Sir William Burrell was born in Glasgow in 1861. He joined his family's successful shipping firm at the age of 15, eventually running it alongside his brother.
Extracts from the accompanying The Greatest Scot television programme are being added to these biographical notes as the programme is broadcast between November 9 and 13. If you live outside the UK, you will not be able to see these, but you may enjoy other videos about some of the subjects which are available via links in the text. Here is a video about Pollok Country Park, which holds the Burrell collection.
By 1915 the Burrell and Son Company owned thirty ships, but Burrell - who had disappointed his father as a child by using his pocket money to buy a picture instead of a cricket bat - had already decided to devote the remainder of his life to collecting art.
After amassing a fortune, thanks to shrewd business sense, Burrell dedicated his retirement to travelling the world, procuring a huge, eclectic selection of high quality artworks.
He sold off most of his fleet and bought Hutton Castle, near Berwick upon Tweed, which was quickly filled with pieces from every corner of the globe, many of which were built into the fabric of the rooms.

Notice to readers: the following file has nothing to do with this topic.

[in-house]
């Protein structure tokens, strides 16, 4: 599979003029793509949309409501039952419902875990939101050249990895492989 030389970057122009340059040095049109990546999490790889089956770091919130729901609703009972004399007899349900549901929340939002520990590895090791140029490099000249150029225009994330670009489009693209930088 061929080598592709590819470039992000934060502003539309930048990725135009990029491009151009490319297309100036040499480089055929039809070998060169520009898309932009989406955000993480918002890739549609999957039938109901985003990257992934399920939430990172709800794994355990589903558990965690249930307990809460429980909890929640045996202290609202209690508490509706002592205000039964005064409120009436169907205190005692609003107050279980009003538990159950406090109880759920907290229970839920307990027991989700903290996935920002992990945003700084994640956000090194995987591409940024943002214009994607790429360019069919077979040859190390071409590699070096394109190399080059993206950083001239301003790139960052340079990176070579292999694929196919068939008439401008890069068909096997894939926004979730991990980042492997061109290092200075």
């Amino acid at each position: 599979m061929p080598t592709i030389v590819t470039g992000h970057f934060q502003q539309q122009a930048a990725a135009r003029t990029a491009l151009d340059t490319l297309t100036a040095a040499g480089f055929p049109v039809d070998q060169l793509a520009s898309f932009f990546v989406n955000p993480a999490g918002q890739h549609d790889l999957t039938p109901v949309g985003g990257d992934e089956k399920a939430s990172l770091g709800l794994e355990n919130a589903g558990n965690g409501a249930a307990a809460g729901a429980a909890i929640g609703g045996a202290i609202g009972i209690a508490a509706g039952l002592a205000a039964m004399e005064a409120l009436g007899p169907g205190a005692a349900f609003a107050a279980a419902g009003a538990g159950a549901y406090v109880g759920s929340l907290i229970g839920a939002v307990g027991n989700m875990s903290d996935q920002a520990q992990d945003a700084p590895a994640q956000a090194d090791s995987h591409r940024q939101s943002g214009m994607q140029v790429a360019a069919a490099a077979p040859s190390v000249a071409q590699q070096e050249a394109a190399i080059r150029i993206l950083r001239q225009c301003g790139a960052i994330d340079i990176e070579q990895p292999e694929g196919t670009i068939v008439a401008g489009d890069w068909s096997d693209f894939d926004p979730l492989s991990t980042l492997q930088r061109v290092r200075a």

He lived a relatively frugal life inside the castle walls alongside his wife Constance, buying art to save it for posterity rather than for himself. But he also had a deep knowledge and appreciation of the works he purchased, having read widely about them.
In 1947 he bequeathed the collection to the people of Glasgow, but stipulated that it must be housed in a rural setting. The difficulty of finding a location meant he never saw his dream realised. It was not until the MacDonald family left their Pollok Estaste to the City of Glasgow in 1967 that a suitable site was found.
The £20m gallery contains more than 8,000 works of art of all descriptions and every culture. It is probably the largest collecction ever assembled by one man, and certainly the largest given to a city. Visitors now flock from around the world to see the collection and the gallery in which it is housed. Desigjned by Barry Gasson and Brit Andresen, the building incorporates entire rooms from Hutton Castle, with stone work, stained glass, wood panelling and other artefacts built into the very fabric of the museum.